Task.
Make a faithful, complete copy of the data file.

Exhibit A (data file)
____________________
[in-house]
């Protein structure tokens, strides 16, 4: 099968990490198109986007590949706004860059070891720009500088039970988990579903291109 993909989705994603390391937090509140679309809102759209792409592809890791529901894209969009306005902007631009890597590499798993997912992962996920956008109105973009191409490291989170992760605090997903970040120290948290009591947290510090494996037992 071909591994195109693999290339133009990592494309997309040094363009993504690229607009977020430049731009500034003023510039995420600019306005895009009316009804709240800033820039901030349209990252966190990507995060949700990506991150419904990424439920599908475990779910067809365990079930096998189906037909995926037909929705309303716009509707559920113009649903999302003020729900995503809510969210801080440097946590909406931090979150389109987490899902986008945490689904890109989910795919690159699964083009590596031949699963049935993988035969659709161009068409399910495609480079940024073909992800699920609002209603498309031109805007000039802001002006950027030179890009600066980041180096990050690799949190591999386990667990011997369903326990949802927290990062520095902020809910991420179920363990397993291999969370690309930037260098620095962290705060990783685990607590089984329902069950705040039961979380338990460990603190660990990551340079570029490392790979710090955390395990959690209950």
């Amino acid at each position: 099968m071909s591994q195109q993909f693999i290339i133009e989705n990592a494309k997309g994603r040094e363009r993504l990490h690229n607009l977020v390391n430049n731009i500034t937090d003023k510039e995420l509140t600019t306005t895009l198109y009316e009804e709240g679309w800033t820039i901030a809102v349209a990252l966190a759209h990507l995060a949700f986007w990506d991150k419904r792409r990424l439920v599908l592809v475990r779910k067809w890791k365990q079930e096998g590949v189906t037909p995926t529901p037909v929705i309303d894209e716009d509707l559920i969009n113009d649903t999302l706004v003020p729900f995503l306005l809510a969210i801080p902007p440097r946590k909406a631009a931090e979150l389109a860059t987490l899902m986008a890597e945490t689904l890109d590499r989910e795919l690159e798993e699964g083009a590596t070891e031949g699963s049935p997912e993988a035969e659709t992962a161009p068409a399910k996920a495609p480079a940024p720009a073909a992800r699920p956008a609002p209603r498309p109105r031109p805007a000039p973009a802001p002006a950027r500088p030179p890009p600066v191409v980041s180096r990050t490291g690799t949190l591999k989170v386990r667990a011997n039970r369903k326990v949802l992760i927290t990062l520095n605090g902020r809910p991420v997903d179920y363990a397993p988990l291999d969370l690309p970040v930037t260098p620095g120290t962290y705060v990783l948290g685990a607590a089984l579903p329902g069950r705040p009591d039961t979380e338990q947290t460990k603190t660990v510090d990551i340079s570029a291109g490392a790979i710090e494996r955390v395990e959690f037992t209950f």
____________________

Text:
[in-house]
């Protein structure tokens, strides 16, 4: 099968990490198109986007590949706004860059070891720009500088039970988990579903291109 993909989705994603390391937090509140679309809102759209792409592809890791529901894209969009306005902007631009890597590499798993997912992962996920956008109105973009191409490291989170992760605090997903970040120290948290009591947290510090494996037992 071909591994195109693999290339133009990592494309997309040094363009993504690229607009977020430049731009500034003023510039995420600019306005895009009316009804709240800033820039901030349209990252966190990507995060949700990506991150419904990424439920599908475990779910067809365990079930096998189906037909995926037909929705309303716009509707559920113009649903999302003020729900995503809510969210801080440097946590909406931090979150389109987490899902986008945490689904890109989910795919690159699964083009590596031949699963049935993988035969659709161009068409399910495609480079940024073909992800699920609002209603498309031109805007000039802001002006950027030179890009600066980041180096990050690799949190591999386990667990011997369903326990949802927290990062520095902020809910991420179920363990397993291999969370690309930037260098620095962290705060990783685990607590089984329902069950705040039961979380338990460990603190660990990551340079570029490392790979710090955390395990959690209950």
């Amino acid at each position: 099968m071909s591994q195109q993909f693999i290339i133009e989705n990592a494309k997309g994603r040094e363009r993504l990490h690229n607009l977020v390391n430049n731009i500034t937090d003023k510039e995420l509140t600019t306005t895009l198109y009316e009804e709240g679309w800033t820039i901030a809102v349209a990252l966190a759209h990507l995060a949700f986007w990506d991150k419904r792409r990424l439920v599908l592809v475990r779910k067809w890791k365990q079930e096998g590949v189906t037909p995926t529901p037909v929705i309303d894209e716009d509707l559920i969009n113009d649903t999302l706004v003020p729900f995503l306005l809510a969210i801080p902007p440097r946590k909406a631009a931090e979150l389109a860059t987490l899902m986008a890597e945490t689904l890109d590499r989910e795919l690159e798993e699964g083009a590596t070891e031949g699963s049935p997912e993988a035969e659709t992962a161009p068409a399910k996920a495609p480079a940024p720009a073909a992800r699920p956008a609002p209603r498309p109105r031109p805007a000039p973009a802001p002006a950027r500088p030179p890009p600066v191409v980041s180096r990050t490291g690799t949190l591999k989170v386990r667990a011997n039970r369903k326990v949802l992760i927290t990062l520095n605090g902020r809910p991420v997903d179920y363990a397993p988990l291999d969370l690309p970040v930037t260098p620095g120290t962290y705060v990783l948290g685990a607590a089984l579903p329902g069950r705040p009591d039961t979380e338990q947290t460990k603190t660990v510090d990551i340079s570029a291109g490392a790979i710090e494996r955390v395990e959690f037992t209950f």